LANSING, Mich. (5/30/13)--The Michigan Credit Union League's annual Honor Awards Breakfast took place May 18, recognizing the achievements of outstanding members of the credit union community during the past year.
Winners of this year's league awards (Michigan Monitor
May 28) include:
Award for Excellence in Consumer Education--Jeremy Cybulski, Co-op Services CU, Livonia;
Credit Union Youth Advocate of the Year--Cindy Lardie, TBA CU; Traverse City;
Young Professional of the Year-- Kaye Chervenak, Alliance Catholic CU, Troy;
Chapter Effectiveness Award--Metro West Chapter;
Outstanding Credit Union of the Year--United FCU, Saint Joseph;
Credit Union Professional of the Year--Dan Harp, vice president of lending, Dort FCU, Flint; and
Distinguished Service Award--Catherine Roberts, in-Fusion Group;
The Michigan Credit Union Foundation also presented its annual awards.
Jan Rose, president/CEO of E&A CU in Port Huron was the recipient of MCUF's Community Volunteer of the Year award. Rose has served on the boards of Habitat for Humanity, the Economic Development Association, Community Action Agency, The Community Foundation, YMCA and the Blue Water Land Fund, and the Board of Trustees of Port Huron Hospital.
Communicating Arts CU in Detroit received the MCUF International Credit Union Development Award. CACU has impacted credit unions and their members in more than 10 countries during the past nine years through its involvement with World Council of Credit Unions.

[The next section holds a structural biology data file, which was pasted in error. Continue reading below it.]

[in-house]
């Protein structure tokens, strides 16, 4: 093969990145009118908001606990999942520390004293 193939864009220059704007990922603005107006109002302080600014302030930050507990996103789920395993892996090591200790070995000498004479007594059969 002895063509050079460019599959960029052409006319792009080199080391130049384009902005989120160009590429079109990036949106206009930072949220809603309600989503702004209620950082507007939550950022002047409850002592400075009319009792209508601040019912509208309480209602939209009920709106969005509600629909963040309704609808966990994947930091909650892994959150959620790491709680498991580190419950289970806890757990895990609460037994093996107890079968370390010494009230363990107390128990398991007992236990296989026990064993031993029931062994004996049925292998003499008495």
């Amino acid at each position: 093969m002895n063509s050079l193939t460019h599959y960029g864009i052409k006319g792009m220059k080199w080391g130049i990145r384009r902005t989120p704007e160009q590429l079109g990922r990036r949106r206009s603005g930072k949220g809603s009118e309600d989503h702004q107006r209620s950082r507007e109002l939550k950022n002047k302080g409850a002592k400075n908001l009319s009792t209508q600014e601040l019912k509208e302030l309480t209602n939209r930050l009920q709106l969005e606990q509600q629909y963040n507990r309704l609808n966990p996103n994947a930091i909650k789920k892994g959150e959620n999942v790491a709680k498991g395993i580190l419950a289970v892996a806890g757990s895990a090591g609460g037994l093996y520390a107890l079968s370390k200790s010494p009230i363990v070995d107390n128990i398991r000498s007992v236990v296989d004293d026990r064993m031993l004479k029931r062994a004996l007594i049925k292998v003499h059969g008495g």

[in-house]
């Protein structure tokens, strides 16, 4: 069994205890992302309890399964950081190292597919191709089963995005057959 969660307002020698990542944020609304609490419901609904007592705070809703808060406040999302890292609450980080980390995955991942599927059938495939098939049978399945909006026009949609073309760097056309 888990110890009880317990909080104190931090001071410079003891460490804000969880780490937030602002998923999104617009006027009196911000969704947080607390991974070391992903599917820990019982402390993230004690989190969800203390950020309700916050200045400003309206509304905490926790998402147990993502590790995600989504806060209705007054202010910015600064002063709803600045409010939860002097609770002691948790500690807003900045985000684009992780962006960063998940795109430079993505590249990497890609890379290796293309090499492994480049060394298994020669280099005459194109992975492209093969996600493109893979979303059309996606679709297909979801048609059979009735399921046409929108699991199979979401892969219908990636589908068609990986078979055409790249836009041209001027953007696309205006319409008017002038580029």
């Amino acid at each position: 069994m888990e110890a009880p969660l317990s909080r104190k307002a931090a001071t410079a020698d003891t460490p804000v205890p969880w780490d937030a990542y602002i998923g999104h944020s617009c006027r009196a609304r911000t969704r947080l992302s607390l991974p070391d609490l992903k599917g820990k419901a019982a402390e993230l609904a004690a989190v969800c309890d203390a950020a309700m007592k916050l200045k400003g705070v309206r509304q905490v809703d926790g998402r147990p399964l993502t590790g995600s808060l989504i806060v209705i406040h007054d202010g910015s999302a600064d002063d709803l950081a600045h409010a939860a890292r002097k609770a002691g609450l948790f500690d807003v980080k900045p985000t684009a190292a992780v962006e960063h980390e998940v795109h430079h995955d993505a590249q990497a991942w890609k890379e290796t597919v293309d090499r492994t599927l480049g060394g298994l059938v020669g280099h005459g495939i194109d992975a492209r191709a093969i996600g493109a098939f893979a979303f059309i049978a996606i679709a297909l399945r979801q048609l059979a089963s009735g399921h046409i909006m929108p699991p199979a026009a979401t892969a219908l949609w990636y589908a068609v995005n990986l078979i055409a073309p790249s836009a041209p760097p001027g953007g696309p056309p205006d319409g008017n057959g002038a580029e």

Beginning in 2003 through a partnership with FULM Savings House in Macedonia, CACU lobbied to establish credit union law and development trainings for Macedonian staff. CACU also is involved in World Council in Africa, supporting the Busia Compassionate Centre program in Kenya and Global Women's Leadership Network initiatives.
This year's Chapter Effectiveness award went to the Metro West chapter, recognizing its efforts in political action committee fundraising, legislative advocacy and community service. In 2012, the chapter helped start up a food pantry, provided healthy alternatives to at-risk girls and women in Detroit, worked on boarding up abandoned homes, and helped with a center for troubled youth. Through 47 grant applications the chapter received, the chapter also was able to support 12 smaller charities.